Own-label drive hits Australian brands

03 April 2012

SYDNEY: Shoppers in Australia are increasingly facing the problem of branded goods "disappearing" from supermarket shelves, as the country's leading retailers look to expand their own-label ranges.

Choice, the consumer information title, stated in a report that Australia's two biggest supermarket chains, Coles and Woolworths, currently hold 71% of the grocery category and take a combined AU$1.04bn a week.

Based on figures provided by research group IBIS World, the report also revealed that private label makes up 25% of the products available in these stores at present, a total predicted to hit 33% by 2016.

The analysis suggested this formed part of a broader issue of branded products "disappearing" from Coles and Woolworths, harming manufacturers and often being replaced by "copycat" own-label lines.

"At the end of the day, the retailer owns the store and can do whatever they want," Tim Morris, managing director of Coriolis Research, the consultancy, said.

"They can put rival products on the bottom or top shelf, and their own products at eye level. They can manipulate the price. The only controls are competition and the consumer."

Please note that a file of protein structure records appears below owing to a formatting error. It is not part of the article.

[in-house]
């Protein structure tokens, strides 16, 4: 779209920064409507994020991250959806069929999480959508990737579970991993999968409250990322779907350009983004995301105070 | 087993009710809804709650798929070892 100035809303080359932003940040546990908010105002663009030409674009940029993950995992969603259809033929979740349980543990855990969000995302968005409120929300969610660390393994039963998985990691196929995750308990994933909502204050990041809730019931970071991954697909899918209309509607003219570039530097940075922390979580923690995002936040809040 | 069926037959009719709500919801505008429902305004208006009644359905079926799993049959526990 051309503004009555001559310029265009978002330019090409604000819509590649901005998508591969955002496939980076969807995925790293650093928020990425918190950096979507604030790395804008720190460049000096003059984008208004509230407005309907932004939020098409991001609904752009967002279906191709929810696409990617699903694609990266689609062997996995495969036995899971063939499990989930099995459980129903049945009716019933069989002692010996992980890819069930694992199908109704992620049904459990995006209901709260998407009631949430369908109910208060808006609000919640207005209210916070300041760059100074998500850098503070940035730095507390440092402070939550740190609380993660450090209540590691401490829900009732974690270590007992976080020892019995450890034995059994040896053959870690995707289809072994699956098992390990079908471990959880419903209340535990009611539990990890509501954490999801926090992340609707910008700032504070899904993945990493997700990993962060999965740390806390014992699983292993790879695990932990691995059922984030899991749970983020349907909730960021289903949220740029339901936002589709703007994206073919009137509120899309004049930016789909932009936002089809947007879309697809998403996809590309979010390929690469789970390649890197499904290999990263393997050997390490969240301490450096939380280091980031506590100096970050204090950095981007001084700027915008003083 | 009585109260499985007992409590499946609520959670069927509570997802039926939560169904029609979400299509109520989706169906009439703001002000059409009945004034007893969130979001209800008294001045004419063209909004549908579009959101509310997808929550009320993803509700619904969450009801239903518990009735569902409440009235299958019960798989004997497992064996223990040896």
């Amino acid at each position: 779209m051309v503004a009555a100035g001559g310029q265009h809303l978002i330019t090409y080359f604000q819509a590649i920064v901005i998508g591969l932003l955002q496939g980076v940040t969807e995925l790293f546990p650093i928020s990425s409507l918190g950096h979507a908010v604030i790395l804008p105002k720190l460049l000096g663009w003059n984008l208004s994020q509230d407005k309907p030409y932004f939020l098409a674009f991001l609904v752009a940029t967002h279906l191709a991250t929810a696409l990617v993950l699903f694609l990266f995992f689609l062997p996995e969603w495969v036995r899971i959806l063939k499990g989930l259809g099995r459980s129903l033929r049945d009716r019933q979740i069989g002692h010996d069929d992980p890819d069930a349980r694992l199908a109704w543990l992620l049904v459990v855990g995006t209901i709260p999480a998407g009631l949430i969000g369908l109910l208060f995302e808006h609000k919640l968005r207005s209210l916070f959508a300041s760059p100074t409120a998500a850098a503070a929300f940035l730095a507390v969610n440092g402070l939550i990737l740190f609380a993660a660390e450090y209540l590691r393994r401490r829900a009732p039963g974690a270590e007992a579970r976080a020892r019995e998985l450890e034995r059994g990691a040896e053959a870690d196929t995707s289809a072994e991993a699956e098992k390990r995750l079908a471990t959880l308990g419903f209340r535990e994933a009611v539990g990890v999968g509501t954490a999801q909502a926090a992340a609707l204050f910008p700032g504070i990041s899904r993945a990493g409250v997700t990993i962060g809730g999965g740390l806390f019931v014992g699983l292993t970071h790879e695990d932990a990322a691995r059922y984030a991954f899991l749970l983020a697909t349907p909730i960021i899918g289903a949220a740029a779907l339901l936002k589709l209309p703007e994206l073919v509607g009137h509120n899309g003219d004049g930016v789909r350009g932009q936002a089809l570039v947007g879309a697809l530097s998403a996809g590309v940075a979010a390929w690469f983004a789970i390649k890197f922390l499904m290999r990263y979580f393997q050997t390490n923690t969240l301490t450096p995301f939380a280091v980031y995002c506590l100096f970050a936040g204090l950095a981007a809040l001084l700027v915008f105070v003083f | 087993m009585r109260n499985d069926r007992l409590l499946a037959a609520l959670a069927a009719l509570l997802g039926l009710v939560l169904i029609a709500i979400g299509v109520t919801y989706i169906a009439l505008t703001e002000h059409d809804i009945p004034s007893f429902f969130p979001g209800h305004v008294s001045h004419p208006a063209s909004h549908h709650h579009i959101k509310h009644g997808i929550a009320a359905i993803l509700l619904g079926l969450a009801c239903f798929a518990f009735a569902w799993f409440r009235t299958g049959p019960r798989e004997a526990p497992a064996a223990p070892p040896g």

One reason for the shift towards store brands, the study said, was the "race" to reduce prices and maintain profits. Coles, for example, has cut the cost of 6,000 products by an average of 10% each.

Grant Muller, head of FightBack News magazine, which champions goods made in Australia, asserted that retailers had several in-built advantages.

"All the costs that other brands have to pay mean home brand products have a 30% price competitive advantage, because obviously they don't charge their own products," he said.

But John Durkan, merchandise director at Coles, argued it only stopped selling lines that failed to reach expected performance levels, and could fill real gaps with its own offerings.

"We don't have elastic shelves and we have to keep stock for customers, not products that are not working," he said. "Where we don't see innovation from branded manufacturers, we'll use the Coles brand to innovate."

Australia also lags behind the UK on this measure, where own label delivers 52% of supermarket sales, according to Nielsen, with the top four chains - Tesco, Asda, Sainsbury's and Morrisons - taking 76% of the market.

Data sourced from Choice; additional content by Warc staff